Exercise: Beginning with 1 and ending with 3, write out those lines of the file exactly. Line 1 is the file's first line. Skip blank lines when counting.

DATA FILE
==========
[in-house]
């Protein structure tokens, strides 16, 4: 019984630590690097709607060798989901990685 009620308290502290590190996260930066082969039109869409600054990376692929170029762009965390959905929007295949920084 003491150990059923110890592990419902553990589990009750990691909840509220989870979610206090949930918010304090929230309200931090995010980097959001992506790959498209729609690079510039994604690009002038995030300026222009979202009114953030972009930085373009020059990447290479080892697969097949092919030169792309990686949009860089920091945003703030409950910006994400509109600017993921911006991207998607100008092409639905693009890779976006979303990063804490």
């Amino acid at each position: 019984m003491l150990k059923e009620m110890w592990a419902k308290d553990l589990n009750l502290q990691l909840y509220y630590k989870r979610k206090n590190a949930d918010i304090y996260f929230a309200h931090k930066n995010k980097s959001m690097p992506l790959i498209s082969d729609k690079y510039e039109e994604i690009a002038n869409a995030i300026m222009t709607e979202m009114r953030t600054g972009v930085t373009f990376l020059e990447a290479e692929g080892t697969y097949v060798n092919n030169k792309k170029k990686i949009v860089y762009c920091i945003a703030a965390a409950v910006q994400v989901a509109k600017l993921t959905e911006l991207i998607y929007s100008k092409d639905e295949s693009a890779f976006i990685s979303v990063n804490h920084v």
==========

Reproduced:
[in-house]
């Protein structure tokens, strides 16, 4: 019984630590690097709607060798989901990685 009620308290502290590190996260930066082969039109869409600054990376692929170029762009965390959905929007295949920084 003491150990059923110890592990419902553990589990009750990691909840509220989870979610206090949930918010304090929230309200931090995010980097959001992506790959498209729609690079510039994604690009002038995030300026222009979202009114953030972009930085373009020059990447290479080892697969097949092919030169792309990686949009860089920091945003703030409950910006994400509109600017993921911006991207998607100008092409639905693009890779976006979303990063804490």
């Amino acid at each position: 019984m003491l150990k059923e009620m110890w592990a419902k308290d553990l589990n009750l502290q990691l909840y509220y630590k989870r979610k206090n590190a949930d918010i304090y996260f929230a309200h931090k930066n995010k980097s959001m690097p992506l790959i498209s082969d729609k690079y510039e039109e994604i690009a002038n869409a995030i300026m222009t709607e979202m009114r953030t600054g972009v930085t373009f990376l020059e990447a290479e692929g080892t697969y097949v060798n092919n030169k792309k170029k990686i949009v860089y762009c920091i945003a703030a965390a409950v910006q994400v989901a509109k600017l993921t959905e911006l991207i998607y929007s100008k092409d639905e295949s693009a890779f976006i990685s979303v990063n804490h920084v």